Camping temperatures in the desert can range from hot during the day to freezing at night. The biggest threats (most of the year) in the desert are sun and dehydration. It is very important to protect yourself from the sun and drink plenty of water. Because of the dry air you don’t know how much you are baking because it quickly evaporates from your skin.

Beach camping is great but you have to prepare for it. Due to the nature of sand it is difficult to weigh things down with normal cone knots. There are tent poles that are much longer for this particular purpose. You should also be prepared for the possibility that sand can get into everything. Depending on how deep you want to go in the sand, you should think about the vehicle you use to get there. Again, with the nature of sand it can be difficult to recover. You may want to bring a bucket or piece of loose wood.

Forests/woods are usually great for protection from storms and sun. They are also great for hammocks but you have to watch out for insects and some itchy plants. Bug spray would be a great suggestion for camping in the woods.

3.  When or what time of year will you go camping?

Understanding what type of weather you will be dealing with while camping is important. Personally, I think this is the most important information needed to plan a proper camping trip. Of course if you have an RV, this information may not help you because you are not exposed to the elements.

Cold weather certainly requires warmer clothing, but you may want to consider a warmer sleeping bag regardless of which shelter method you use.

Wet weather camping means it may be more difficult to deal with your terrain. If you are camping, it is recommended that you put a tarp under your tent, find slightly higher ground to pitch your tent and always use rain flaps.

Always make sure to stay hydrated in hot weather. If you bring your own water, bring plenty. If you are hiking, you may want to consider water treatment or a camping water filter.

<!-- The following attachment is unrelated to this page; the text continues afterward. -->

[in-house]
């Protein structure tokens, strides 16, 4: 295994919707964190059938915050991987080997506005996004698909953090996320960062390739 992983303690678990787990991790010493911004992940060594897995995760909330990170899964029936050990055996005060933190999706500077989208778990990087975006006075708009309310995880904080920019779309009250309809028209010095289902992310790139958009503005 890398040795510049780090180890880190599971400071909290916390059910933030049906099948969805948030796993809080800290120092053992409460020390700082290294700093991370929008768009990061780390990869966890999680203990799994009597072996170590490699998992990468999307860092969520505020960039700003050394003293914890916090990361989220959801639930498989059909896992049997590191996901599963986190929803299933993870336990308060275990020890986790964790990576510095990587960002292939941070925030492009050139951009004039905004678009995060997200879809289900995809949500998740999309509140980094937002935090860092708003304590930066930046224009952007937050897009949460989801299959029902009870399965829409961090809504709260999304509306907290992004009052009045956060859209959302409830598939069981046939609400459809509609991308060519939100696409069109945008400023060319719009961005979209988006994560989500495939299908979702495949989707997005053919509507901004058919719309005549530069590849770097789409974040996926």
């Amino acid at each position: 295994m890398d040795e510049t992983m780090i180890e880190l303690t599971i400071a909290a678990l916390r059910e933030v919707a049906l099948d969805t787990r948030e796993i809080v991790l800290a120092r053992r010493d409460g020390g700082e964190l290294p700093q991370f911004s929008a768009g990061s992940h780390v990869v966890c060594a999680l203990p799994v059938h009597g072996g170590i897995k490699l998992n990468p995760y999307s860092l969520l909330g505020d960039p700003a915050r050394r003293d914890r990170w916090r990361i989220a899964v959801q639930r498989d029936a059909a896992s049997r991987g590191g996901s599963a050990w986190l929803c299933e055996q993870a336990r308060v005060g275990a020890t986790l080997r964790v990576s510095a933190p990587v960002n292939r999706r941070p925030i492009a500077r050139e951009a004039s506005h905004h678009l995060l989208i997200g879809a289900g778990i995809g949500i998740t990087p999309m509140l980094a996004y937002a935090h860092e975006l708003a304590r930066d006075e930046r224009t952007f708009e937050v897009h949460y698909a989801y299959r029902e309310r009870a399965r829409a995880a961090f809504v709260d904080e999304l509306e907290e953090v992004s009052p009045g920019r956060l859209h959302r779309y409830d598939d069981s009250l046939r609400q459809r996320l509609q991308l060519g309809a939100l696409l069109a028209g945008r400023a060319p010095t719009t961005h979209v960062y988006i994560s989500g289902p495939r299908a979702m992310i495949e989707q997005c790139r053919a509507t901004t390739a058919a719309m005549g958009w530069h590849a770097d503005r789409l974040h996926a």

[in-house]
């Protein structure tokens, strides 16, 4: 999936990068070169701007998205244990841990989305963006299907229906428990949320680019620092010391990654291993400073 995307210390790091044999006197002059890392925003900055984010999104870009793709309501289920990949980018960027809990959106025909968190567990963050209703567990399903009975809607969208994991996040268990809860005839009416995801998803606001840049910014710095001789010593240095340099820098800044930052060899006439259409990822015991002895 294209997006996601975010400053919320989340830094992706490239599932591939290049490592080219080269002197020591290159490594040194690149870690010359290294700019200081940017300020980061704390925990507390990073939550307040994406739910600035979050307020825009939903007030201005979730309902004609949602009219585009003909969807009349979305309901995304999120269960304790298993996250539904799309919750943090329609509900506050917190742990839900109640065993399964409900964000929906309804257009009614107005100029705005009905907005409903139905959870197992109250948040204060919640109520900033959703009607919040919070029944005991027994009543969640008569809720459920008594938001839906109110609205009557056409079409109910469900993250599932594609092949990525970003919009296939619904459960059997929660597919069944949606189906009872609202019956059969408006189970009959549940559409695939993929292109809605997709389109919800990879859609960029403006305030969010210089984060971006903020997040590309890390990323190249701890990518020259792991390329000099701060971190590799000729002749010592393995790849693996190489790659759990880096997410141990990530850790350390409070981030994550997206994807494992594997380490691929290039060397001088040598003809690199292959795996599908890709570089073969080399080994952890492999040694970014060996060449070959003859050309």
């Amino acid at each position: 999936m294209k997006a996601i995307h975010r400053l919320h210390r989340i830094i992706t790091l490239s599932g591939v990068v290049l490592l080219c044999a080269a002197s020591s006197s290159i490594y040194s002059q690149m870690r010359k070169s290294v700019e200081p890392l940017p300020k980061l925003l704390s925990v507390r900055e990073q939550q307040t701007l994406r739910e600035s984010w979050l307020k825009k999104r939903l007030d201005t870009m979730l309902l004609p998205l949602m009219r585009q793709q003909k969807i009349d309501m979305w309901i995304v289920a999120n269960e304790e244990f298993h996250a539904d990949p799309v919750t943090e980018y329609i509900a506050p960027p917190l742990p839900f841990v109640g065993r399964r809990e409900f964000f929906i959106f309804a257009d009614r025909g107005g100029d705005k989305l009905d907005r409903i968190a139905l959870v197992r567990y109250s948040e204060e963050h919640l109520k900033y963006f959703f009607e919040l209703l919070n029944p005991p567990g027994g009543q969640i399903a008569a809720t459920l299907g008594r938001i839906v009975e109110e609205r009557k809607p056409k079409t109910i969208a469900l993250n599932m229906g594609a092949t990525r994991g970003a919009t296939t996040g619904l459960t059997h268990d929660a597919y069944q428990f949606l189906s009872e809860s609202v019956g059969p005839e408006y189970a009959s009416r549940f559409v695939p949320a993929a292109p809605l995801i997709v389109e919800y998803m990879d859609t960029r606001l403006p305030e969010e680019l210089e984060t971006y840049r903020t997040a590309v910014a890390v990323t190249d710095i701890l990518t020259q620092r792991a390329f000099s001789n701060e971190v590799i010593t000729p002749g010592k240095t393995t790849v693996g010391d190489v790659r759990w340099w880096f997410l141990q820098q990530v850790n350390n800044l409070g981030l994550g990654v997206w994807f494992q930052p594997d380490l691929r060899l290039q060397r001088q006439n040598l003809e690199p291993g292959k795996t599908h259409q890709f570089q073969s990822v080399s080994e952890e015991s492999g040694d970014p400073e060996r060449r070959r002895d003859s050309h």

Congratulations on taking the first step towards camping by answering these first questions. You are now on your way to planning a camping trip more tailored to your specific needs and desires.

Below is a list of common things to take camping. Please take what works best for you and your situation. Note: Personal items should be included at your discretion.

Things to take camping:

FIRST AID / SURVIVAL KITS

  • Prescribed drugs
  • Kite of snakes
  • Calamine lotion
  • insects
  • Distilled water
  • Alcohol consumption
  • Cotton balls or cotton swabs
  • Bandages
  • Moleskin (for leg pain)
  • Muchink
  • Needle
  • Women’s products
  • scissors
  • Thermometer
  • Individually wrapped gas sheets
  • Adhesive tape
  • Antiseptic
  • Clean the old towel or part of the folded bed sheet
  • Steristrips (to hold the wound together)
  • Aspirin
  • Treatment for motion sickness
  • Pepto Bismol
  • Aromatic ammonia
  • Glucose packets (for diabetics)
  • Water purification tables or filtration kit
  • Razor blades
  • Matches and water containers
  • Pispic
  • Solid knife
  • Hydrogen peroxide

THE BASICS

  • Tent (tarp, pole, raincoat)
  • Sleeping bag (sleeping pad for under or air mattress)
  • Pillow
  • A small dog
  • Flash lights (and good extra batteries)
  • Camping lanterns (with good fuel or extra batteries)
  • Disposable butane bottle
  • Guide
  • Map
  • Hanging cradle
  • Cooler (& freezer)
  • Water (and/or water filter or water purification tablets)
  • Clothing (weather appropriate)
  • Kum
  • Sunglasses
  • Good walking shoes
  • private toilets
  • pocket knife
  • Canteen (or hydration pack)
  • Firewood (bring or buy at camp)
  • Backpack (and/or day pack)
  • Camping
  • Games (cards, frisbee, small portable games)
  • Camera (& good batteries)
  • S’mores fixes (giant marshmallows, graham crackers & Hershey’s® chocolate)

BACK?

  • Obviously food (canned and packaged usually works well)
  • Stove (& fuel or charcoal) or oven or dutch oven
  • Pot & pan (and cooking utensils if planning to cook)
  • Cups and dishes and cutlery
  • Resealable plastic bags
  • Plastic containers
  • Paper or napkins
  • Note: If there are bear boxes where you are camping…..use them!

IMPORTANT THINGS ARE FORGOTTEN

  • Opening the oven
  • Opening a bottle of wine
  • Equipment
  • Towels
  • Soap (dish soap and dish soap)

IN CASE…

  • Flares
  • Covered stone
  • Tea plants
  • Broth cubes
  • Poncho
  • Candles
  • Rope or cord (12′ to 24′)
  • signal mirror
  • MREs (military term for “meals ready to eat”)
  • Sewing kit (for severe cases)
  • Fishing kit (& 15′ of 10lb line & sinker & 35mm film container & fish hooks)
  • Water filter or water purification tablets
  • Life jackets (camp near water)
  • Baking soda (for toothpaste, insect repellents, antacids, deodorants, etc.)